3) The endogenous Ret staining seems fairly robust for the soma and proximal dendrite (Figure 1C). The authors could at least confirm Ret-integrin colocalization in the proximal dendrite/soma.
4) Related to the failure to detect endogenous Ret signal in higher order dendrites, can the authors exclude the possibility that Ret is not present here and that the dendritic phenotypes in the Ret mutant arise from loss of Ret function in the soma, rather than in the dendrites?
5) How do the authors explain the phenotype? It appears that only late developing, higher order branches are affected by mutations in Ret and its interactions with integrin subunits. Is there a temporal window of action that limits defects to these, or are there other aspects that need investigating?https://doi.org/10.7554/eLife.05491.017
1) In Figure 1D, the Ret mutant image appears to show positive granular labeling yet the text states that the Ret immunostaining is lost in the mutant. Although the signal appears to be in smaller granules than the WT, it is not entirely convincing that there is a significant difference between Figure 1C and D. It would be valuable to include a quantitative analysis of the signal in the WT and mutant.
Following this suggestion, we have first quantified the signal in C4da somata of the phospho-Ret antibody used in our original study. We find that there is indeed a significant difference in anti-phospho-Ret signals between control and Ret mutant C4da neurons and have now included the quantitative analysis (see Figure 1–figure supplement 2). Due to the low signal to noise however we have not used this antibody for further studies. Instead, we generated a new Ret specific antibody with higher sensitivity. By using this new antibody, we have added immunostainings of control and Ret mutant animals showing specific anti-Ret signal in C4da neurons and quantified the intensities (Figure 1C-F).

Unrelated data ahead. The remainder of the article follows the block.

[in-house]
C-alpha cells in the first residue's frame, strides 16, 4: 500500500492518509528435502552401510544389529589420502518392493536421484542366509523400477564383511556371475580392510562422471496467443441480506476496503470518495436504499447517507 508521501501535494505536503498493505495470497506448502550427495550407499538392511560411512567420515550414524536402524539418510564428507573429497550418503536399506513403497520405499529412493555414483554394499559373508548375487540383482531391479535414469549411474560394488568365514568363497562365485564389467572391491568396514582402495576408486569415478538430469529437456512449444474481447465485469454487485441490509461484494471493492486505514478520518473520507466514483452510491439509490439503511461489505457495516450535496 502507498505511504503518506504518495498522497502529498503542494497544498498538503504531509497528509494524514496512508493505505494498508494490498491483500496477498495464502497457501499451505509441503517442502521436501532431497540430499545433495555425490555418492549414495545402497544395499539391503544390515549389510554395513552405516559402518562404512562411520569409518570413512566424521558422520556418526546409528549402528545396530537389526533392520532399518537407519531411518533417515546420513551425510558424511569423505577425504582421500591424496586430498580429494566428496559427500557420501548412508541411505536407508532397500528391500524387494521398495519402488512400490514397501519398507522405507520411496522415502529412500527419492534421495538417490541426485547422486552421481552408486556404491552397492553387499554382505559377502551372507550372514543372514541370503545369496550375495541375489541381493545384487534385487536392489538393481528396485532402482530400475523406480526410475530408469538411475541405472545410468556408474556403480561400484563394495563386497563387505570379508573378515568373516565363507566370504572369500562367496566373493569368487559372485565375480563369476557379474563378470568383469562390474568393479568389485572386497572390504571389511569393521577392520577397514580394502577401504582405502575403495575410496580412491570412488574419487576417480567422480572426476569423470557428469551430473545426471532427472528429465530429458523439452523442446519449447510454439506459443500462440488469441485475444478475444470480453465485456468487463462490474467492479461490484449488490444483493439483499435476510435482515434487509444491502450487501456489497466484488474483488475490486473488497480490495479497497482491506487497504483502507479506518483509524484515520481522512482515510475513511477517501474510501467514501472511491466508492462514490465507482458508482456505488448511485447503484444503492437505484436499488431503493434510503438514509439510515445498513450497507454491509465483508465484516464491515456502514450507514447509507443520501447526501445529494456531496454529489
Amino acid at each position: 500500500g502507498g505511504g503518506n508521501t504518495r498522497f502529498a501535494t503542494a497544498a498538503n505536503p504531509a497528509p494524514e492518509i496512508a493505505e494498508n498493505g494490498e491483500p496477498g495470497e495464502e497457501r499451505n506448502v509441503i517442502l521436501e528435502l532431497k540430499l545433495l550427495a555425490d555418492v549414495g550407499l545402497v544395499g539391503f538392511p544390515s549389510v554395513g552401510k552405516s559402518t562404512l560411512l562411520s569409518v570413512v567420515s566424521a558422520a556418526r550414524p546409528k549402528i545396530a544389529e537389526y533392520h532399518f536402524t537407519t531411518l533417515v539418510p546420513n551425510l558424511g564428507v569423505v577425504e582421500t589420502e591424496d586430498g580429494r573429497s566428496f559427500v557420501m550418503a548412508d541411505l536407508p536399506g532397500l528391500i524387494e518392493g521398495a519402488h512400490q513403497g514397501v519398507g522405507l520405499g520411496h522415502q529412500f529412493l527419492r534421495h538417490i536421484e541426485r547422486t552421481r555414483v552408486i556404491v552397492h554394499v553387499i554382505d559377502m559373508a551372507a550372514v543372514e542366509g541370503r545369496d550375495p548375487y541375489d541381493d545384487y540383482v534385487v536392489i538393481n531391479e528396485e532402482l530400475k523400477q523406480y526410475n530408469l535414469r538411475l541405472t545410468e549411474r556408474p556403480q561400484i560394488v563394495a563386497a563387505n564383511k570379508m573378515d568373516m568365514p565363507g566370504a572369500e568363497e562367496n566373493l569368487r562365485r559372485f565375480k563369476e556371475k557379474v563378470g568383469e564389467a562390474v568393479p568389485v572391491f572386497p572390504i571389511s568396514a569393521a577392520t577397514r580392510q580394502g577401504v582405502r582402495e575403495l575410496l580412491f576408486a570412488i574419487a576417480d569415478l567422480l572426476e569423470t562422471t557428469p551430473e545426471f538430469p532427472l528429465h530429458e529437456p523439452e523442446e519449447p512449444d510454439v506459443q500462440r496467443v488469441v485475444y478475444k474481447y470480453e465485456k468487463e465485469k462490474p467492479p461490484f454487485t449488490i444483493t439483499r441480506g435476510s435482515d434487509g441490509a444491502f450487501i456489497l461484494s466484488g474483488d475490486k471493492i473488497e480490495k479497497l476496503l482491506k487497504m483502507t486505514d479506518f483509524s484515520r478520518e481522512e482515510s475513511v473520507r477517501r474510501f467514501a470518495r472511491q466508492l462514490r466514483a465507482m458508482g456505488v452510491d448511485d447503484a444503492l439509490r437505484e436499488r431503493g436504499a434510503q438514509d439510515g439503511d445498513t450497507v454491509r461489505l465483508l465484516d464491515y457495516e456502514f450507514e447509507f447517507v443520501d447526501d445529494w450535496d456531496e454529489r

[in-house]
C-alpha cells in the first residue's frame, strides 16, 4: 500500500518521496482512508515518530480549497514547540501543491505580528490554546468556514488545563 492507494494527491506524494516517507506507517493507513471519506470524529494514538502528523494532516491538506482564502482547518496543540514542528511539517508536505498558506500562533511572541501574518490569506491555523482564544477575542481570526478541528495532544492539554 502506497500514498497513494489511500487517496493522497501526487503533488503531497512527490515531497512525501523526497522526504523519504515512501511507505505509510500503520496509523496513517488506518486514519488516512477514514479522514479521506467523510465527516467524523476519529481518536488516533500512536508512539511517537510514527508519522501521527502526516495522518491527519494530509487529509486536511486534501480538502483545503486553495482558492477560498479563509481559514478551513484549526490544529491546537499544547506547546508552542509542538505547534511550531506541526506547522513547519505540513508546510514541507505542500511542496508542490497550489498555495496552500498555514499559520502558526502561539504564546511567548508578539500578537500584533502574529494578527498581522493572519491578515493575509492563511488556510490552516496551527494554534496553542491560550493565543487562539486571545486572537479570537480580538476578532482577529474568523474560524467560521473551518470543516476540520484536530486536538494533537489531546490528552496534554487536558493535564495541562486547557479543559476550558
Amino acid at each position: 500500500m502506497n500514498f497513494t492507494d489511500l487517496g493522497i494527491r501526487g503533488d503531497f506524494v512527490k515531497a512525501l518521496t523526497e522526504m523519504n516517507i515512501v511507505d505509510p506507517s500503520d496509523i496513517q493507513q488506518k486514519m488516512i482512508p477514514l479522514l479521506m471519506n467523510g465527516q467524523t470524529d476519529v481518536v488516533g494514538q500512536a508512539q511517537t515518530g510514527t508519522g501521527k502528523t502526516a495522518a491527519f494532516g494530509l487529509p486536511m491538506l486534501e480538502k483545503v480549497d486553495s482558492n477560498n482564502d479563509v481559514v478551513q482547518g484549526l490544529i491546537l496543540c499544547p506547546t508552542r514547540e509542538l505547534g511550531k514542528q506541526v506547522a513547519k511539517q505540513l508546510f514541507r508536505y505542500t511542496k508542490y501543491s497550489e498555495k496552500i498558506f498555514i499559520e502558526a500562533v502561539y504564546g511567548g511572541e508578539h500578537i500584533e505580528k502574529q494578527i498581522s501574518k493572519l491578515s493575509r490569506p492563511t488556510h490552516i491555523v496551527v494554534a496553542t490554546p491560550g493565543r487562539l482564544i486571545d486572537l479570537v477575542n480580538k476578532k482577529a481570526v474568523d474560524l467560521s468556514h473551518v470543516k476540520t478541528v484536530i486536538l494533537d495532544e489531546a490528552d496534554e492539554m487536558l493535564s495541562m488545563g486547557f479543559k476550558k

2) In the subsection headed “Ret is a cell surface protein and interacts with integrins in dendrites”, the authors state that “we could not detect endogenous Ret in higher order dendrites due to limited antibody sensitivity and/or Ret expression levels”, so expression of a transgene, mCherry-Ret, was used to examine the cellular localization of Ret in dendrites and its colocalization with integrin. This is the weakest part of the manuscript. First, in Figure 4, the Ret-mCherry signal is abundant all along the entire dendrite and, therefore, it is bound to show some degree of 'colocalization' with any other molecule that is expressed in the dendrite at the level of resolution and analysis used.
We agree that the original conclusions using Ret-mCherry transgene were limited. Using our new Ret antibody we could show that endogenous Ret is indeed present throughout the dendritic arbor of C4da neurons, even in high order branches (Figure 1C, D). Thus endogenous Ret and overexpressed Ret-mCherry have a similar distribution within dendrites (see Figure 1 and Figure 4A, B). Although, with the very broad distribution of overexpressed Ret, there is bound to be some degree of colocalization between Ret and any other protein in dendrites, the resolution of our images is not the limiting factor (156x156x300 nm voxels). We did address this issue by extensively quantifying the degree of colocalization between endogenous or overexpressed Ret and integrins in C4da showing a robust positive correlation between Ret and integrin localization (please see responses below).